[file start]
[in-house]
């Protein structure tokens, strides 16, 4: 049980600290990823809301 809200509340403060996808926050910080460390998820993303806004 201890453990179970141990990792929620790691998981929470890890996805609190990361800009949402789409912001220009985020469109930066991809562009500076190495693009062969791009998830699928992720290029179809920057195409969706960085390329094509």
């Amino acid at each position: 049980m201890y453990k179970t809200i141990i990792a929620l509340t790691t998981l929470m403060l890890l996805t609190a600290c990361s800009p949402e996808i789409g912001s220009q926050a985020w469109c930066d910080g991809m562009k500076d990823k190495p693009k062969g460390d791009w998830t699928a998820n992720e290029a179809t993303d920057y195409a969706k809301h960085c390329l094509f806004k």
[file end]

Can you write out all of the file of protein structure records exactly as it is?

[in-house]
């Protein structure tokens, strides 16, 4: 049980600290990823809301 809200509340403060996808926050910080460390998820993303806004 201890453990179970141990990792929620790691998981929470890890996805609190990361800009949402789409912001220009985020469109930066991809562009500076190495693009062969791009998830699928992720290029179809920057195409969706960085390329094509």
């Amino acid at each position: 049980m201890y453990k179970t809200i141990i990792a929620l509340t790691t998981l929470m403060l890890l996805t609190a600290c990361s800009p949402e996808i789409g912001s220009q926050a985020w469109c930066d910080g991809m562009k500076d990823k190495p693009k062969g460390d791009w998830t699928a998820n992720e290029a179809t993303d920057y195409a969706k809301h960085c390329l094509f806004k």